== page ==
Acts 7:55-60, John 14:1-14
You can imagine it as a scene in a Hollywood biblical movie. An angry crowd jostling around the victim at their centre; shots of some of them bending to the sandy ground to pick up rocks and stones; close-ups of rocks being passed from hand to hand; Stephen at the centre being pushed, sworn and spat at - the viewer's prior knowledge of the story making them expectant that at any moment now Stephen is about to become the protomartyr - the first of Jesus' followers ever to be mobbed and killed in a similar fashion to the Lord himself. As the crowd raise their hands ready to stone him to death, the camera closes in on Stephen's face, the focus softens, the soundtrack fades from angry mob to heavenly harps, and the awestruck man framed there exclaims adoringly, 'Look, I see the heavens opened and the Son of Man standing at the right hand of God!' 
Today's talk is about the gaze of Stephen, and about us: on whom we fix our gaze, and how that makes us the people that we are.
We need to reel back a few frames to recall why Stephen was in this position. Acts chapter six tells the story: Stephen was one of the so-called 'seven men of good standing' who the community of the disciples appointed to the task of distributing food to the widows among them. He was chosen for being 'full of the Spirit and of wisdom', anointed by the apostles, and from that moment Stephen's star began to rise. Growing in influence in the rapidly-expanding movement of believers in Jerusalem, we are told that 'Stephen, full of grace and power, did great wonders and signs among the people.' [Acts 6. 8]
But not everyone watching him liked what they saw. Not everyone listening to him liked what he said. In the multicultural mix of Jerusalem at that time, with anything up to five separate synagogues serving a range of groups from across the diaspora, Greek-speaking and Hebrew-speaking, Stephen used his position to make a very public speech which redefined the salvation history of Israel by concluding that 'the Most High does not dwell in houses made by human hands' [Acts 7.48], a clear reference to the claim of Jesus to be the rebuilder of the Temple, which ended in his crucifixion. Stephen's speech accused his hearers of being '[a] stiff-necked people, uncircumcised in heart and ears'. 'You are for ever opposing the Holy Spirit,' he said, 'just as your ancestors used to do. Which of the prophets did your ancestors not persecute? They killed those who foretold the coming of the Righteous One, and now you have become his betrayers and murderers. You are the ones that received the law as ordained by angels, and yet you have not kept it.'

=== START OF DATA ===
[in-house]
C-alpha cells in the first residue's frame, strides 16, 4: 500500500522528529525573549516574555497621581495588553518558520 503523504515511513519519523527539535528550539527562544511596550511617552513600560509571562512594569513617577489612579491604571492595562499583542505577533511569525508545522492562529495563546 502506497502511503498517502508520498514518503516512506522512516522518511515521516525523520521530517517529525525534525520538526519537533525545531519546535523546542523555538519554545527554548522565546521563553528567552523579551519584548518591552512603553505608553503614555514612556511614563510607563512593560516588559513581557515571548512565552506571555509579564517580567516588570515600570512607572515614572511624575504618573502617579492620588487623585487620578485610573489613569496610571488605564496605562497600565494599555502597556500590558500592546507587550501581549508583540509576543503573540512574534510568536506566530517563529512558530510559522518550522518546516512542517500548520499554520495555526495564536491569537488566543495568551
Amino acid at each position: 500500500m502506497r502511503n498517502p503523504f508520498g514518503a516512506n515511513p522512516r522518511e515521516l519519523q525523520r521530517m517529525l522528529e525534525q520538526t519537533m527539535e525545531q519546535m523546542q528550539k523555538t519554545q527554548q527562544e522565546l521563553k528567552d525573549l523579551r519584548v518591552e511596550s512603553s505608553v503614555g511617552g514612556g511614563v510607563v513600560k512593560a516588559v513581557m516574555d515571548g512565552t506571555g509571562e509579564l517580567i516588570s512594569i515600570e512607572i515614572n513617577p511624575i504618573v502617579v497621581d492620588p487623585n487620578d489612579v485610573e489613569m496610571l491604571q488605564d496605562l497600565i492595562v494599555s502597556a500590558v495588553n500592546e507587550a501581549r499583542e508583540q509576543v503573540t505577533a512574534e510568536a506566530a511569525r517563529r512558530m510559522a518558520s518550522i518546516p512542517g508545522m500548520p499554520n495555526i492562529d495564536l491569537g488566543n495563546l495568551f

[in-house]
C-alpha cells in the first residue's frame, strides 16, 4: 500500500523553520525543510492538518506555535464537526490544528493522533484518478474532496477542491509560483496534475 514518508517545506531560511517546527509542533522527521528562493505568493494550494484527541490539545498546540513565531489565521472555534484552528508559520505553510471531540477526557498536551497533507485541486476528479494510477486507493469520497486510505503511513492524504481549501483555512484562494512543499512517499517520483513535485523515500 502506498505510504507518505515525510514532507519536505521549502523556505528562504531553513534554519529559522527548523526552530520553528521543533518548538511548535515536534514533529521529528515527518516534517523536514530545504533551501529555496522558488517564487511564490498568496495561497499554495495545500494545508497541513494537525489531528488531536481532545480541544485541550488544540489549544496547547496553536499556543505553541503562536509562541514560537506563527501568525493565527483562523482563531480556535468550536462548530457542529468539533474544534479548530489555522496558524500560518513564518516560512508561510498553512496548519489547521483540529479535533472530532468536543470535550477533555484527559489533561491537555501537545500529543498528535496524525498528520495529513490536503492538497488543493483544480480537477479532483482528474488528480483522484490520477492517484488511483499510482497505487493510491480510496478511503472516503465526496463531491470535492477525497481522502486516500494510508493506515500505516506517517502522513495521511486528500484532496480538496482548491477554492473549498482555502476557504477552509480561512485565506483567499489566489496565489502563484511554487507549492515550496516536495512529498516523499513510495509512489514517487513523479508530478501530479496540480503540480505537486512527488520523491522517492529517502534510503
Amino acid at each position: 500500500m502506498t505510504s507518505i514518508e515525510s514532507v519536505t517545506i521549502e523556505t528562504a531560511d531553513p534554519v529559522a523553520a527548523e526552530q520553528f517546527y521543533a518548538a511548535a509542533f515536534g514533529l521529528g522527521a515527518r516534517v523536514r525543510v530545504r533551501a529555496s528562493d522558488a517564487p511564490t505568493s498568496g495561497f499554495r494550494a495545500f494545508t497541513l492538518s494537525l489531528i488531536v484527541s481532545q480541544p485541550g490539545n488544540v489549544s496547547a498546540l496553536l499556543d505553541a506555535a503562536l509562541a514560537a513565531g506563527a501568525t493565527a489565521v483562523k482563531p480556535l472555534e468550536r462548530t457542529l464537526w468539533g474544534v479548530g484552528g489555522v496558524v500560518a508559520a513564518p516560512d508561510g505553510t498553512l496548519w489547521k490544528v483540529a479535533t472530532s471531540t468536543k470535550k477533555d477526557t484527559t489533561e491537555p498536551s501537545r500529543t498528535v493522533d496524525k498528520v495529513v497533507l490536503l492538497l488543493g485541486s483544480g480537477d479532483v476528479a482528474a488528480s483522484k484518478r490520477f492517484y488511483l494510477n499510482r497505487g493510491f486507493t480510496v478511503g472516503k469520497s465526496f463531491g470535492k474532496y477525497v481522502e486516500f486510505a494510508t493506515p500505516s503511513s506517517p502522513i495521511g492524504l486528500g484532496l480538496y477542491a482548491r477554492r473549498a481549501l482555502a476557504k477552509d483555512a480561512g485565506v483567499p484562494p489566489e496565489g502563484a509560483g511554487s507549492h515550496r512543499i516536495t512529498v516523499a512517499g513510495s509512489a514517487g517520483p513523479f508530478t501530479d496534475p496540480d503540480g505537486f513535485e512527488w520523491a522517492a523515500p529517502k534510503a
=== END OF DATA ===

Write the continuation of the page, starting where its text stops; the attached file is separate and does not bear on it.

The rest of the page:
This speech came at a time of great social and religious turmoil in Jerusalem, with many different groups of people watching each other, ready to react to what the others were saying or doing, with a nervous hierarchy keen to crush any perceived threats to their position. So it was probably inevitable that Stephen's great godliness combined with his radically reconstructive biblical preaching and his judgement on them, would result in their taking the law into their own hands and stoning him to death. The people of Jerusalem had gazed on something very similar happening to another One, not long before.
The New Testament contains accounts of three killings - each time the killing of one who had made a new testimony about God, or revealed a new vision of heaven to the people. The stoning of Stephen followed the crucifixion of Jesus, but before these two comparable events came the beheading of John the Baptist.
John, as you will recall, was killed by Herod Antipas after a period of imprisonment because John had publicly reproved Herod for divorcing his wife, and unlawfully taking his brother's wife Herodias. On Herod's birthday, Herodias' daughter danced before the king and his guests, and in response to Herod's promise to give her anything she desired, she asked for what her mother most wanted: the head of John the Baptist on a platter. [Matthew 14.3-13]